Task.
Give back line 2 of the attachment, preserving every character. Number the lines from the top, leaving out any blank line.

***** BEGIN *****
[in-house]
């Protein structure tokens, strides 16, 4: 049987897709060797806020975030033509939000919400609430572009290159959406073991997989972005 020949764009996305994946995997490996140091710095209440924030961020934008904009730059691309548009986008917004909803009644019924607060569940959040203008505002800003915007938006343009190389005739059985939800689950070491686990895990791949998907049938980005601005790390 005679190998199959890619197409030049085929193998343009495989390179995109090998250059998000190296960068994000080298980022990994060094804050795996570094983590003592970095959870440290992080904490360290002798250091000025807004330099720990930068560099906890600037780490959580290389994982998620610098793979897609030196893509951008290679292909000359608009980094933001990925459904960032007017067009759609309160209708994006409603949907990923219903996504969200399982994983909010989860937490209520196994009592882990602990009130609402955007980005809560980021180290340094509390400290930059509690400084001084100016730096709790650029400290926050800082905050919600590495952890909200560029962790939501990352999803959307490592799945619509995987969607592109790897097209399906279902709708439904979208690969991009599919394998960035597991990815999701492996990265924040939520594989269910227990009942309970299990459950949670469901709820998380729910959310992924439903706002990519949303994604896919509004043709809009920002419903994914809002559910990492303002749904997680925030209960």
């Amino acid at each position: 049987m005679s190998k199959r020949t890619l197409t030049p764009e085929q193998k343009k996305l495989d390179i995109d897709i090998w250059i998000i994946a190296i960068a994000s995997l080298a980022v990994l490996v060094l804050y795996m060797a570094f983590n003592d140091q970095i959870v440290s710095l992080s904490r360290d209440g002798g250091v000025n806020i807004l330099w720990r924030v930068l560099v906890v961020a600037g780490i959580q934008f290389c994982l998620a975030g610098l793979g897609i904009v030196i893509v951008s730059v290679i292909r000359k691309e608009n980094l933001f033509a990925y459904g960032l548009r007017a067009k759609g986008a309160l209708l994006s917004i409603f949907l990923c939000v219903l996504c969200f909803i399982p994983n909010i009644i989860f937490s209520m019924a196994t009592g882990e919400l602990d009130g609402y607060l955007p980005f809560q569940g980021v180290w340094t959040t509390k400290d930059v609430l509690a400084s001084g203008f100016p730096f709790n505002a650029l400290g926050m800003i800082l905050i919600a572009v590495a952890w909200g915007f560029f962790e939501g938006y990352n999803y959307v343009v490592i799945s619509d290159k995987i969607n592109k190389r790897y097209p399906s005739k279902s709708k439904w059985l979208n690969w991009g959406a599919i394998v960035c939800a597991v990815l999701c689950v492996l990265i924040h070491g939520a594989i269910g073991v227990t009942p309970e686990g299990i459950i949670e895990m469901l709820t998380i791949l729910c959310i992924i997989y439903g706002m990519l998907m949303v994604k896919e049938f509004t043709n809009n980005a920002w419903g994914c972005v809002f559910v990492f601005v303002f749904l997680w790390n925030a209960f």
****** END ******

């Protein structure tokens, strides 16, 4: 049987897709060797806020975030033509939000919400609430572009290159959406073991997989972005 020949764009996305994946995997490996140091710095209440924030961020934008904009730059691309548009986008917004909803009644019924607060569940959040203008505002800003915007938006343009190389005739059985939800689950070491686990895990791949998907049938980005601005790390 005679190998199959890619197409030049085929193998343009495989390179995109090998250059998000190296960068994000080298980022990994060094804050795996570094983590003592970095959870440290992080904490360290002798250091000025807004330099720990930068560099906890600037780490959580290389994982998620610098793979897609030196893509951008290679292909000359608009980094933001990925459904960032007017067009759609309160209708994006409603949907990923219903996504969200399982994983909010989860937490209520196994009592882990602990009130609402955007980005809560980021180290340094509390400290930059509690400084001084100016730096709790650029400290926050800082905050919600590495952890909200560029962790939501990352999803959307490592799945619509995987969607592109790897097209399906279902709708439904979208690969991009599919394998960035597991990815999701492996990265924040939520594989269910227990009942309970299990459950949670469901709820998380729910959310992924439903706002990519949303994604896919509004043709809009920002419903994914809002559910990492303002749904997680925030209960």